By now Dad would be ‘at the soups,’ as he likes to call it. He was very good at soups, Dad. Could make soup out of almost nothing, and sometimes had to. But mostly he made soups out of potatoes, leaks, onion, garlic, carrots, coconuts—yes, coconuts—and spices, he knew spices, Dad did, and mango, squash, tomato, he’d use anything that was in season. Only buy vegetables in season, he’d say. But everything is in season somewhere, she answered. Locally, he would add.

That’s a Zen thing, she’d inform him. It’s a cook thing, he said. He knew soups. Not women, though. Why he married Mom, she could never figure out. Such a strange woman. They had left it up to her, as they put it, at the divorce, and she didn’t hesitate for a second, she’d stay with him, which Mom had never forgiven her, and even less forgiven him, although how her choice could have been his fault she had never managed to figure out either.

:

They pulled up to the house. There were no lawns out here, just large, rectangular fields of sand. She wondered where they got the water from. The city always grew. There were always new hotels along with always new houses for people to work the always new hotels. Always more, and more, and flashier, and more, and fake. Kathy’s mom came out to greet them. Lisa, that was her name. They stepped out of the car, into an oven. The air conditioning had been on, she hadn’t even noticed. The contrast was frightening. She remembered to slam the door.

“Kathy’s not here yet,” she said. “Had to work. She’ll be here tonight, though.”

She came over to hug her, and she hugged her hard. What on earth had Kathy told her? Lisa opened the door and they stepped into a fridge.

“We’ve made up the den for you,” she said over her shoulder. Proudly, leading the way. She followed and was impressed, remembering the room from earlier visits as a dump, a sort of rumpus and storage room; it looked great now.

“Wow,” she said. “Very nice.”

“Kathy insisted,” Lisa said. She wasn’t sure how to take that, but Lisa was smiling, a real smile, not a Vegas one, so she decided to take it well.

“You know where the kitchen is, and the fridge. You wanna freshen up? Robert!” she said then to Kathy’s friend who had followed them into the den, as if noticing him for the first time and surprised to see him. “How was the drive? Wanna beer?”

“T’was okay. And, sure, yes. Please.”

“What about you, Hun? Wanna beer?”

“No thanks. Thanks, though.”

She opened the fridge and took out one beer, opened it and gave it to Robert. So that was his name. He drank beer the way he ate. Lisa must have been used to this for she didn’t stare.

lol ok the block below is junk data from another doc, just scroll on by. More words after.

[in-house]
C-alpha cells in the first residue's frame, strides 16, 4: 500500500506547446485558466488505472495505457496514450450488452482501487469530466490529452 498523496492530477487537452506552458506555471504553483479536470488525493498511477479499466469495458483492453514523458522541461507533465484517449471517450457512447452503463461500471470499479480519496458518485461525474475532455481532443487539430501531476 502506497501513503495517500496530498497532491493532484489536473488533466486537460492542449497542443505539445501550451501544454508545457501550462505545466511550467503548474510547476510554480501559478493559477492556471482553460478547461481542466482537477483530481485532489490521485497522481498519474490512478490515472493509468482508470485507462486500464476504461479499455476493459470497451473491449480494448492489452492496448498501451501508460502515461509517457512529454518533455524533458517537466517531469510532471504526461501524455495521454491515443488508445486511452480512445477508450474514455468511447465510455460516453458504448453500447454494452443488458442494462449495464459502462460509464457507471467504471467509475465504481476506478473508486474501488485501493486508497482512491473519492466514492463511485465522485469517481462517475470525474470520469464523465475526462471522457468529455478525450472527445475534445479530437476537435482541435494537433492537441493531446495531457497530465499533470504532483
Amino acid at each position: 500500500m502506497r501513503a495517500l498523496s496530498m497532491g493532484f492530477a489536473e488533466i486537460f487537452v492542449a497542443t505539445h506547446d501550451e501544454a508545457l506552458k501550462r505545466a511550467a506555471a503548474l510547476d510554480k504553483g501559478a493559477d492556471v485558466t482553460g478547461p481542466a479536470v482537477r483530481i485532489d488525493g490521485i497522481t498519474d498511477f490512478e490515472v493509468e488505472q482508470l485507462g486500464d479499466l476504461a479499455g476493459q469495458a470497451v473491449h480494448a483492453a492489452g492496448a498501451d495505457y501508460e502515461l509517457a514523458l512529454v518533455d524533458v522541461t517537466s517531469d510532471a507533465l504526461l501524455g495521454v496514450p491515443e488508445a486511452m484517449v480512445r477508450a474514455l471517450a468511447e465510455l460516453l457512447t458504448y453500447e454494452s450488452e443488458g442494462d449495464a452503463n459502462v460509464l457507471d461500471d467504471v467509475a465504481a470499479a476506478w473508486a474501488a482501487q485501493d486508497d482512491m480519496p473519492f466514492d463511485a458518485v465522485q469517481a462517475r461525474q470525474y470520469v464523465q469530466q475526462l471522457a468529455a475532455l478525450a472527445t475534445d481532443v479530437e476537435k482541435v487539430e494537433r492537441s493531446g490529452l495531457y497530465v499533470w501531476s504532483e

“Thanks, Lisa,” said Robert. “Gotta get going.” Then looking at her, he said, “See ya,” and headed for the door.

“Thanks so much,” she said to his back. He didn’t turn, but waved his right hand in the air, a no-big-deal sort of you’re welcome. Then he was gone.

 “He’s a darling,” said Lisa. “Known Kathy since grade school. I think he’s got a crush on her, but she doesn’t give him the time of day, not in those terms, if you know what I mean.”

“Yes,” she said, “I do.”

“So, listen, Hun. Make yourself at home. I have to get ready, and in to work. Kathy will be back way before me. Now, if you find it, it’s yours, eat it,” she said. She left a few minutes later in her dealer’s costume. Long legs, dark hose. She looked good, Lisa the dealer.

She watched her car back out of the driveway and take off down the street, dust cloud trailing. Then it was only her in an empty house in the desert. She sat down on the living room sofa to think, to look for that free thing, that freedom feeling, that soaring eagle out over large waters thing. Nowhere to be found.

She stood up again and walked back into the den, her new room, taking in the strange little paintings of ducks on the walls. Yes, Lisa was a duck person, ducks all over her bedroom, ducks on the towels in the kitchen, duck salt and pepper shakers, duck pitcher for lemonade in the fridge. She caught herself surveying the empty house for more ducks, not thinking about her dad, and eventually forced herself to sit down on the living room sofa again.

After a while she leaned back into the soft cushions and closed her eyes. Tried not to see him at the soups and then she fell asleep.

:

“Cindy.”

It was morning and he was making sure she was awake before he left for the soups.

“Cindy.” A little louder.

She didn’t answer. Didn’t want to answer. Wanted to burrow down back to sleep. But she knew that he would not leave until she did answer.

“Cindy.” A little louder still, and with a gentle hand on her shoulder.

Oh, what the hell. She pried her eyes open and there stood Kathy, prodding her a little.

“Hey Cindy. Boy, you were really sleeping.”

Kathy, not her dad. And this was Las Vegas, not Hollywood. Lisa’s house, not the apartment. “Hi, Kathy. I’m sorry.” She eased up onto her left elbow. “I must have been really tired, I guess. Dead to the world.” Sat all the way up. Folded one leg under her to make room for Kathy.

Kathy dumped her bag on the floor and sat down beside her, faced her.

“You did it, huh?”

“Guess so.”

“Regrets?”

“Some.”

“Don’t worry. It’s the right thing. You can stay here as long as you want.”

“Thanks, Kathy.” She looked around, and then back at Kathy. “It’s amazing what you’ve done with the den.”

“Isn’t it? It needed cleaning anyway.”

It was late afternoon if not early evening. She had slept all day. He would be back by now, back in the empty apartment, round and round and round and round, thinking, closing and opening his hands, closing and opening. Dad, please, for Christ’s sake, sit down. Take it easy. Sorry, Hun, I can’t help it. I can’t think sitting down.

Kathy had just said something.

“Sorry,” said Cindy.

Kathy took a good, almost searching look at her. Then said it again. “Wanna go out for a bite?”

“Yes, that would be nice.”

In the car, Kathy said, “Wanna talk about it?”